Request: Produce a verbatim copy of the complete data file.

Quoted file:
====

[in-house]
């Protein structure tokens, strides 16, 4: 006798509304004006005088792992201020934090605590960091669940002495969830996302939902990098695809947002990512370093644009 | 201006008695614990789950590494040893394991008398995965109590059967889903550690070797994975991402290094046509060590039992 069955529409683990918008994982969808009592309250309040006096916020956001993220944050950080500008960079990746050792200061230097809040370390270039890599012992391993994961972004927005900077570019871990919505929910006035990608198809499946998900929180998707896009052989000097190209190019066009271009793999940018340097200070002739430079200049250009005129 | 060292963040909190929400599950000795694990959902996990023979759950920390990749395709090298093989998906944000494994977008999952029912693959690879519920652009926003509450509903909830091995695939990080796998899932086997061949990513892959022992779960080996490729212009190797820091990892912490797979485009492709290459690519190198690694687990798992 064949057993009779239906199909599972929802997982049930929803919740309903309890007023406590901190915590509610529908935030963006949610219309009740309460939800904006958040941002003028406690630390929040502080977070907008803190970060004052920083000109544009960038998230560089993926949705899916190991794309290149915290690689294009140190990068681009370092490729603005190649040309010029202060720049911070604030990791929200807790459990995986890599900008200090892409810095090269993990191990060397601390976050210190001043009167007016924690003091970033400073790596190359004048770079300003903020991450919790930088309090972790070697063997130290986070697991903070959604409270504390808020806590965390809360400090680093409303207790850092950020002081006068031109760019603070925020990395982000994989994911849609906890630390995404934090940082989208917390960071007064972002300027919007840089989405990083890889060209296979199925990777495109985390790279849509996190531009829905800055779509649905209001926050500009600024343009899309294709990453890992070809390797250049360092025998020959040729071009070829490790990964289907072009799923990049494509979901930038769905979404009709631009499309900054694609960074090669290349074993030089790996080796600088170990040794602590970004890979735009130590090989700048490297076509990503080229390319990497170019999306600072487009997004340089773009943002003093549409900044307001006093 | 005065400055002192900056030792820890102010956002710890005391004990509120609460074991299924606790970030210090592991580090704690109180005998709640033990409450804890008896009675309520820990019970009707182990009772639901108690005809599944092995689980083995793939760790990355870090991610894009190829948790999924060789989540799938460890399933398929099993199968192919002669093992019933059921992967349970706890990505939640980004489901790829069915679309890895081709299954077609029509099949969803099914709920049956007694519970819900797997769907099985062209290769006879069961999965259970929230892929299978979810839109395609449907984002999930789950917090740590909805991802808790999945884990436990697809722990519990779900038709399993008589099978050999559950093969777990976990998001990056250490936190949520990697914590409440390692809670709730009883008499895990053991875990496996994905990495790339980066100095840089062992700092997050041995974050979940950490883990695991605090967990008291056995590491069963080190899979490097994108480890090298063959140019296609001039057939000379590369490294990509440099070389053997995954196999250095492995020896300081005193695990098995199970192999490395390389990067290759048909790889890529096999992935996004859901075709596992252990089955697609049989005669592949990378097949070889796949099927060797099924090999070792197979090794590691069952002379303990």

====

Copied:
[in-house]
């Protein structure tokens, strides 16, 4: 006798509304004006005088792992201020934090605590960091669940002495969830996302939902990098695809947002990512370093644009 | 201006008695614990789950590494040893394991008398995965109590059967889903550690070797994975991402290094046509060590039992 069955529409683990918008994982969808009592309250309040006096916020956001993220944050950080500008960079990746050792200061230097809040370390270039890599012992391993994961972004927005900077570019871990919505929910006035990608198809499946998900929180998707896009052989000097190209190019066009271009793999940018340097200070002739430079200049250009005129 | 060292963040909190929400599950000795694990959902996990023979759950920390990749395709090298093989998906944000494994977008999952029912693959690879519920652009926003509450509903909830091995695939990080796998899932086997061949990513892959022992779960080996490729212009190797820091990892912490797979485009492709290459690519190198690694687990798992 064949057993009779239906199909599972929802997982049930929803919740309903309890007023406590901190915590509610529908935030963006949610219309009740309460939800904006958040941002003028406690630390929040502080977070907008803190970060004052920083000109544009960038998230560089993926949705899916190991794309290149915290690689294009140190990068681009370092490729603005190649040309010029202060720049911070604030990791929200807790459990995986890599900008200090892409810095090269993990191990060397601390976050210190001043009167007016924690003091970033400073790596190359004048770079300003903020991450919790930088309090972790070697063997130290986070697991903070959604409270504390808020806590965390809360400090680093409303207790850092950020002081006068031109760019603070925020990395982000994989994911849609906890630390995404934090940082989208917390960071007064972002300027919007840089989405990083890889060209296979199925990777495109985390790279849509996190531009829905800055779509649905209001926050500009600024343009899309294709990453890992070809390797250049360092025998020959040729071009070829490790990964289907072009799923990049494509979901930038769905979404009709631009499309900054694609960074090669290349074993030089790996080796600088170990040794602590970004890979735009130590090989700048490297076509990503080229390319990497170019999306600072487009997004340089773009943002003093549409900044307001006093 | 005065400055002192900056030792820890102010956002710890005391004990509120609460074991299924606790970030210090592991580090704690109180005998709640033990409450804890008896009675309520820990019970009707182990009772639901108690005809599944092995689980083995793939760790990355870090991610894009190829948790999924060789989540799938460890399933398929099993199968192919002669093992019933059921992967349970706890990505939640980004489901790829069915679309890895081709299954077609029509099949969803099914709920049956007694519970819900797997769907099985062209290769006879069961999965259970929230892929299978979810839109395609449907984002999930789950917090740590909805991802808790999945884990436990697809722990519990779900038709399993008589099978050999559950093969777990976990998001990056250490936190949520990697914590409440390692809670709730009883008499895990053991875990496996994905990495790339980066100095840089062992700092997050041995974050979940950490883990695991605090967990008291056995590491069963080190899979490097994108480890090298063959140019296609001039057939000379590369490294990509440099070389053997995954196999250095492995020896300081005193695990098995199970192999490395390389990067290759048909790889890529096999992935996004859901075709596992252990089955697609049989005669592949990378097949070889796949099927060797099924090999070792197979090794590691069952002379303990």